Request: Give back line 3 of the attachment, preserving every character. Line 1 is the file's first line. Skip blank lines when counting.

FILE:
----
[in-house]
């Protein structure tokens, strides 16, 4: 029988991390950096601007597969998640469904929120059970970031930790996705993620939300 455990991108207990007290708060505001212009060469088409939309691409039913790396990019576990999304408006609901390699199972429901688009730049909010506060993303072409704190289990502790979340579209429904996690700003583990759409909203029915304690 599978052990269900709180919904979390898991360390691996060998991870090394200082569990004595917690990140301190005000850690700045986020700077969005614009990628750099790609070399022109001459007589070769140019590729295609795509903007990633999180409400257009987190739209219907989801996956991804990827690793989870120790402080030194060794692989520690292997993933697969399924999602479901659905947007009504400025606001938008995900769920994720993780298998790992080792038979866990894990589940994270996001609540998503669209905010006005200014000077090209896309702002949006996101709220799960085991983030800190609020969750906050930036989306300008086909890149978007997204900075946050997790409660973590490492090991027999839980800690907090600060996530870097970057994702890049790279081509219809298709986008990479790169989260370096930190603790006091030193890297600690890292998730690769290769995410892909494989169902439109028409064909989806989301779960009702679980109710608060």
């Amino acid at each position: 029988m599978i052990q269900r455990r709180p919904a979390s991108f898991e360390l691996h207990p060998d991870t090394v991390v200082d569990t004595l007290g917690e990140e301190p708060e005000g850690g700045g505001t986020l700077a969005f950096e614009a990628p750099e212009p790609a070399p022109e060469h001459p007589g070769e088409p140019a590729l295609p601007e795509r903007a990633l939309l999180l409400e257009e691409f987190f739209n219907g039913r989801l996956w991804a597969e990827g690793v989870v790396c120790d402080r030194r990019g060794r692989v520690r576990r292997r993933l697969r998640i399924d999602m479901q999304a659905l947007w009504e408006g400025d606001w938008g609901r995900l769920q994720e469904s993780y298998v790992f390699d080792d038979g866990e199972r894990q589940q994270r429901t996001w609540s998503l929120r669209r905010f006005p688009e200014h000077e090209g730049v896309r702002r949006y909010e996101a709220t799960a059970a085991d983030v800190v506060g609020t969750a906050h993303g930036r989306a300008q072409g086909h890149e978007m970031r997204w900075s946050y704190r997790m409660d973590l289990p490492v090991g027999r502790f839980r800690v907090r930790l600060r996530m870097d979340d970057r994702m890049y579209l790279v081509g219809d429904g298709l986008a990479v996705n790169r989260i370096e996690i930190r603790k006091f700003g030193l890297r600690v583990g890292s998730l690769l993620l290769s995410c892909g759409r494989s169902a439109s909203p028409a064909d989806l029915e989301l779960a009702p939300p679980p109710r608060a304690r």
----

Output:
């Amino acid at each position: 029988m599978i052990q269900r455990r709180p919904a979390s991108f898991e360390l691996h207990p060998d991870t090394v991390v200082d569990t004595l007290g917690e990140e301190p708060e005000g850690g700045g505001t986020l700077a969005f950096e614009a990628p750099e212009p790609a070399p022109e060469h001459p007589g070769e088409p140019a590729l295609p601007e795509r903007a990633l939309l999180l409400e257009e691409f987190f739209n219907g039913r989801l996956w991804a597969e990827g690793v989870v790396c120790d402080r030194r990019g060794r692989v520690r576990r292997r993933l697969r998640i399924d999602m479901q999304a659905l947007w009504e408006g400025d606001w938008g609901r995900l769920q994720e469904s993780y298998v790992f390699d080792d038979g866990e199972r894990q589940q994270r429901t996001w609540s998503l929120r669209r905010f006005p688009e200014h000077e090209g730049v896309r702002r949006y909010e996101a709220t799960a059970a085991d983030v800190v506060g609020t969750a906050h993303g930036r989306a300008q072409g086909h890149e978007m970031r997204w900075s946050y704190r997790m409660d973590l289990p490492v090991g027999r502790f839980r800690v907090r930790l600060r996530m870097d979340d970057r994702m890049y579209l790279v081509g219809d429904g298709l986008a990479v996705n790169r989260i370096e996690i930190r603790k006091f700003g030193l890297r600690v583990g890292s998730l690769l993620l290769s995410c892909g759409r494989s169902a439109s909203p028409a064909d989806l029915e989301l779960a009702p939300p679980p109710r608060a304690r």